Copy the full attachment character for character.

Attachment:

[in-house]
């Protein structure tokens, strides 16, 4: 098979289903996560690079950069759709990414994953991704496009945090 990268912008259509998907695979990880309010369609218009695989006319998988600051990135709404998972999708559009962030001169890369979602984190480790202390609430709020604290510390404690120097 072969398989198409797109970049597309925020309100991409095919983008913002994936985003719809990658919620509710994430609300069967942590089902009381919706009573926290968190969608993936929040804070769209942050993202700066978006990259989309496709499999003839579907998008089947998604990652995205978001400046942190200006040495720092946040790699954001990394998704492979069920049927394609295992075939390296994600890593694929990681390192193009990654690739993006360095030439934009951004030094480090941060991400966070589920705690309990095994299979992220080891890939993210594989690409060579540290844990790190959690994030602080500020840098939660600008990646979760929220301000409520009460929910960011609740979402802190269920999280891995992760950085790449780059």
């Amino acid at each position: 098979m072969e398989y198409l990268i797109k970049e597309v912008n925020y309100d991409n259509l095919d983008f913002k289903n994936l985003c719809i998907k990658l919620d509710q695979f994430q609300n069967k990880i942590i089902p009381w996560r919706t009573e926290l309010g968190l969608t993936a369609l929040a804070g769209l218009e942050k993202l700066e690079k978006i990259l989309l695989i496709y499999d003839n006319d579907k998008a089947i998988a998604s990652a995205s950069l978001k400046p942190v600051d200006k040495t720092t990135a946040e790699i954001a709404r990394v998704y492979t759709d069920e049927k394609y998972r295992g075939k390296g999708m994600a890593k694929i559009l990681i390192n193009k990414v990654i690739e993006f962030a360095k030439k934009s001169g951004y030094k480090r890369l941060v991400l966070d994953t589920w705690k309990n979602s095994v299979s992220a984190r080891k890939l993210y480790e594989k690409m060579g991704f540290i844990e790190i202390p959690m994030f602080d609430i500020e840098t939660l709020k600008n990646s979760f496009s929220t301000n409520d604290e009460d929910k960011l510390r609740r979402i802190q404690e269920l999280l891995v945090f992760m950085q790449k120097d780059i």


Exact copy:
[in-house]
């Protein structure tokens, strides 16, 4: 098979289903996560690079950069759709990414994953991704496009945090 990268912008259509998907695979990880309010369609218009695989006319998988600051990135709404998972999708559009962030001169890369979602984190480790202390609430709020604290510390404690120097 072969398989198409797109970049597309925020309100991409095919983008913002994936985003719809990658919620509710994430609300069967942590089902009381919706009573926290968190969608993936929040804070769209942050993202700066978006990259989309496709499999003839579907998008089947998604990652995205978001400046942190200006040495720092946040790699954001990394998704492979069920049927394609295992075939390296994600890593694929990681390192193009990654690739993006360095030439934009951004030094480090941060991400966070589920705690309990095994299979992220080891890939993210594989690409060579540290844990790190959690994030602080500020840098939660600008990646979760929220301000409520009460929910960011609740979402802190269920999280891995992760950085790449780059």
């Amino acid at each position: 098979m072969e398989y198409l990268i797109k970049e597309v912008n925020y309100d991409n259509l095919d983008f913002k289903n994936l985003c719809i998907k990658l919620d509710q695979f994430q609300n069967k990880i942590i089902p009381w996560r919706t009573e926290l309010g968190l969608t993936a369609l929040a804070g769209l218009e942050k993202l700066e690079k978006i990259l989309l695989i496709y499999d003839n006319d579907k998008a089947i998988a998604s990652a995205s950069l978001k400046p942190v600051d200006k040495t720092t990135a946040e790699i954001a709404r990394v998704y492979t759709d069920e049927k394609y998972r295992g075939k390296g999708m994600a890593k694929i559009l990681i390192n193009k990414v990654i690739e993006f962030a360095k030439k934009s001169g951004y030094k480090r890369l941060v991400l966070d994953t589920w705690k309990n979602s095994v299979s992220a984190r080891k890939l993210y480790e594989k690409m060579g991704f540290i844990e790190i202390p959690m994030f602080d609430i500020e840098t939660l709020k600008n990646s979760f496009s929220t301000n409520d604290e009460d929910k960011l510390r609740r979402i802190q404690e269920l999280l891995v945090f992760m950085q790449k120097d780059i």